Building a Dagger

We asked Sayakat Cosplay to create a tutorial for us using Worbla’s Black Art and she shared this fun writeup on the process of making a detailed dagger from World of Warcraft!

Materials
Exacto knife
Scissors
Pencil
Paper
Craft foam
Hot glue
Heat gun
Black worbla
Gloves to protect hands

Dagger Build
The first step in this build is to draw and size the pattern for the dagger. I used a dagger from World of Warcraft as my reference, and altered the design to simplify the hilt, but you can use any reference you like. Warcraft daggers are generally actually quite large, and this one is no exception, coming in at approximately 22 inches in total length. It does require a paper pattern first to account for scaling and details accordingly. I draw all my patterns by hand and destroy them in the process of building, so this is one of a kind.

Draw out the pattern for your blade, and include all details. The next step is to cut out the base of the pattern in foam. This dagger is 5 layers of craft foam; one base piece, and 2 detail layers on each side.


You will need to cut up your paper pattern in order to cut out all the detail. Trace around the whole pattern once to get the base piece. Then cut off the blade pieces from the pattern, and trace the remaining shape onto foam as pictured above. Finally cut out the details, using scissors and the exacto knife, and also trace that onto foam.

Once all pieces have been traced onto the craft foam, cut them out. Next, take your hot glue, and glue all layers together to create a foam sandwich. If there are any edges that do not line up, trim them with scissors to get your foam core.

The next step is to cut out pieces of worbla slightly bigger than your piece. It needs to be bigger in order to fully cover all the edges. Cut one piece for each side. Save the scraps for the handle piece! Once cut, take one piece and start to heat it with a heat gun. I recommend wearing gloves for the part, as worbla can burn your hands when hot. Using even passes over the surface of the worbla, heat up the whole piece until it becomes soft. Carefully place it over the craft foam, and reheat it a bit to start to mold it into the details. Flip it over and place the other piece of worbla over the other side. Repeat the heating process on this piece until it starts to mold into the details of the craft foam. Using a wooden clay tool or other such tool (I actually used a pencil with the lead broken off), carefully push the worbla into the details to bring out all the raised lines. Reheat and warm the worbla as necessary to get the details to pop. Once done with one side, reheat the edges of both sides to cut off any excess worbla from the seams. Repeat the same detailing procedure with the other side.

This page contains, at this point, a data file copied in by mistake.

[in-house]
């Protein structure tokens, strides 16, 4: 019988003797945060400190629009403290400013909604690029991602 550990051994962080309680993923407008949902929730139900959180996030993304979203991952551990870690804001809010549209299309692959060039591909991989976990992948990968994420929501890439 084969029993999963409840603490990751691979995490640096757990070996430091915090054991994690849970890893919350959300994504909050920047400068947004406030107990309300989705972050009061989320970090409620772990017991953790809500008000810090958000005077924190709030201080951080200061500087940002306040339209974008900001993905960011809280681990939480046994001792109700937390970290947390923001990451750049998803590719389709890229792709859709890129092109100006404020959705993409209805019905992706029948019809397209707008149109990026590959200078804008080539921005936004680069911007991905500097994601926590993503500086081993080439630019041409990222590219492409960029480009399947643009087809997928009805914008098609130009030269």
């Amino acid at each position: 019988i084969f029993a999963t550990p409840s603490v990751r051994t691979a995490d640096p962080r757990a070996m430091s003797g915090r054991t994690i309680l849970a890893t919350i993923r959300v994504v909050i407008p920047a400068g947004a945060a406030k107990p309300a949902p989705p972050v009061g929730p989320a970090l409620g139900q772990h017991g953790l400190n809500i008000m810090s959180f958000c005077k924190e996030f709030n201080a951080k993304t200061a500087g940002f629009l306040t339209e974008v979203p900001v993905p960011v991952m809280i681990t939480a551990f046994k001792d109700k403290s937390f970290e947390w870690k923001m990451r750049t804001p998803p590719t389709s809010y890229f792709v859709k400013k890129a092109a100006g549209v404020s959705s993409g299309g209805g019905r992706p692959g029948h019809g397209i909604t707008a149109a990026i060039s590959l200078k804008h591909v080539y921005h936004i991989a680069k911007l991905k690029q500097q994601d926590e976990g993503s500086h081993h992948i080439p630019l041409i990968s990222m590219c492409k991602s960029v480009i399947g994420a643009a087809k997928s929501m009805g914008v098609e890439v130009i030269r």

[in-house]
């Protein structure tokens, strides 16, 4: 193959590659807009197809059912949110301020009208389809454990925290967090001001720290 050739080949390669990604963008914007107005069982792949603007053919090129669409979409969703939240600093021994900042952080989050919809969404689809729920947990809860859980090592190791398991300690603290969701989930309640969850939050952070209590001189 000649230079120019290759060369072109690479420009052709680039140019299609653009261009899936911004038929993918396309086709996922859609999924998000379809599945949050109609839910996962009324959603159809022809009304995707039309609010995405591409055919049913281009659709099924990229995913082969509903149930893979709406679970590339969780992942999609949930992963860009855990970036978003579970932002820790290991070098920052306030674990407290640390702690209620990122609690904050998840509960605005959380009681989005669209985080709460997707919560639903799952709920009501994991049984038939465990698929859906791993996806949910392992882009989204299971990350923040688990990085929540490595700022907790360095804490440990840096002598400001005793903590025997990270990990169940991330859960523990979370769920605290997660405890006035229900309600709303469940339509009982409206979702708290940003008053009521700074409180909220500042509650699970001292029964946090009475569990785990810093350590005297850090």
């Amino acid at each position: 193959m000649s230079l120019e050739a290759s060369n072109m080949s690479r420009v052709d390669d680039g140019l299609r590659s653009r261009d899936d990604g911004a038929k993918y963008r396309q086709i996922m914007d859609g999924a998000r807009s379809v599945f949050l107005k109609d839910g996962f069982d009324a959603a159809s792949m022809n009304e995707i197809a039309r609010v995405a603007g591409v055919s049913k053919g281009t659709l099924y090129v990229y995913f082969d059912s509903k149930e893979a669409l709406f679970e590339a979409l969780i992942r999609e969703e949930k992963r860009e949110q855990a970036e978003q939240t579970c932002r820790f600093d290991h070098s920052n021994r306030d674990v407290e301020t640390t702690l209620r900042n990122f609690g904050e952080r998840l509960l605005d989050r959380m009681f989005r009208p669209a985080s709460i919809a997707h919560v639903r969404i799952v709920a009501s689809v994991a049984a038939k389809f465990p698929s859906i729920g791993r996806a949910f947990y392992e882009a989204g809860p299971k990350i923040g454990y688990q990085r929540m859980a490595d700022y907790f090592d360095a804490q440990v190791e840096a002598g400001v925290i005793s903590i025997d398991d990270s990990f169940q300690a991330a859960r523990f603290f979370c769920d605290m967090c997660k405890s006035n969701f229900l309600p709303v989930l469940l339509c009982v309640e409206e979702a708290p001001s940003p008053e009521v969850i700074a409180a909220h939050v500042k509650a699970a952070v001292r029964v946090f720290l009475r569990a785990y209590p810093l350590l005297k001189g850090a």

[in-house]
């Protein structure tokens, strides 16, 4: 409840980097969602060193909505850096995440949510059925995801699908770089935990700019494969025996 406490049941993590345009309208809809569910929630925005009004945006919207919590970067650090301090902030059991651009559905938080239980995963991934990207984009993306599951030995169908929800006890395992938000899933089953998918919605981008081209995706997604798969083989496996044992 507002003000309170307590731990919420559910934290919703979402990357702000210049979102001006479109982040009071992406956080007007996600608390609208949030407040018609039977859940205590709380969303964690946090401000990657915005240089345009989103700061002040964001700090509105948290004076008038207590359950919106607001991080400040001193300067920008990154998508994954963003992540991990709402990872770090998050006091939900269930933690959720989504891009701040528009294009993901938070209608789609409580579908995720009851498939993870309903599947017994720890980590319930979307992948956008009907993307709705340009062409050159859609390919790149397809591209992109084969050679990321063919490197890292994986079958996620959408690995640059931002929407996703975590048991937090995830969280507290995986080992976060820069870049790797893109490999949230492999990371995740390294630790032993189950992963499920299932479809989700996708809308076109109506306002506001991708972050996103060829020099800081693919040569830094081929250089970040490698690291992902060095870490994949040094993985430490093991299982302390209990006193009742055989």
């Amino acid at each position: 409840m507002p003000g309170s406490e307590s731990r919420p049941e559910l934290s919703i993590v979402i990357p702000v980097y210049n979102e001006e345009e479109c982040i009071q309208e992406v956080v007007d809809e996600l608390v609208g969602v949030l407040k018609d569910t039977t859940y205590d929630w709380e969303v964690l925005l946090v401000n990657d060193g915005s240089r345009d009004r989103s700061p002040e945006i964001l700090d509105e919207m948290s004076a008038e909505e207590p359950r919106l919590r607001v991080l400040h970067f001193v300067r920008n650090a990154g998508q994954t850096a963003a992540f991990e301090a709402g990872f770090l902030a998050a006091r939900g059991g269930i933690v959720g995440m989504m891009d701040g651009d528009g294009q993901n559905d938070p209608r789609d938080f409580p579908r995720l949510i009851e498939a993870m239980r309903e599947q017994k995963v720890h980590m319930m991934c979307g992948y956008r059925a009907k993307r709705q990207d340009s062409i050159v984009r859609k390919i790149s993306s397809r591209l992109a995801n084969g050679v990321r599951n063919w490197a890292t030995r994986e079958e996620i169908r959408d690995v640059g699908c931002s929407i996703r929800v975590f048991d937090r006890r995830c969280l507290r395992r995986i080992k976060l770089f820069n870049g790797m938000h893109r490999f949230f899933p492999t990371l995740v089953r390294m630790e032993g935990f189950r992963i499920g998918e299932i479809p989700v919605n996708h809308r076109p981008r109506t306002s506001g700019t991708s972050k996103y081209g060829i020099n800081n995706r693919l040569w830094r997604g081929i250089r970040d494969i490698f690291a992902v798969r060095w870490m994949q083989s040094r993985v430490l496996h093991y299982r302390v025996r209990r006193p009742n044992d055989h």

If anything is uneven or needs to be bent, carefully reheat that section, bend and hold the piece until it fully cools and sets.

For the handle, cut up and heat small scraps of worbla to roll together into a ball. Once rolled together, roll around in the palms of your hands until the seams of the pieces are no longer visible. Smash the ball down into a rectangular shape about an inch wide, one and a half long, and about three eighths thick. Reheat the base of the blade where the handle will attach, and attach the rectangle shape.

For the handle itself, do the same procedure as above, but use a lot of scraps and heat the worbla into a log. Roll it out to a log about an inch thick and 6 inches long. If you need more scraps, heat and roll them into the log. Once the roll is big enough, flatten out the log until it is a little over an inch wide and a half inch thick. Reheat the base of the blade, and the end of the handle that you are attaching to the blade, and stick together. Since the worbla log was so thick, it will take awhile to cool. Make sure to hold it in the shape that you want while it cools. The end of the pommel can be made using the same techniques as above, shaping scraps into balls and shaping accordingly. The joints of the handle and the blade and pommel were reinforced with small worbla snakes.

The whole process is a lot of heating, shaping, and waiting, but the end result is pretty neat!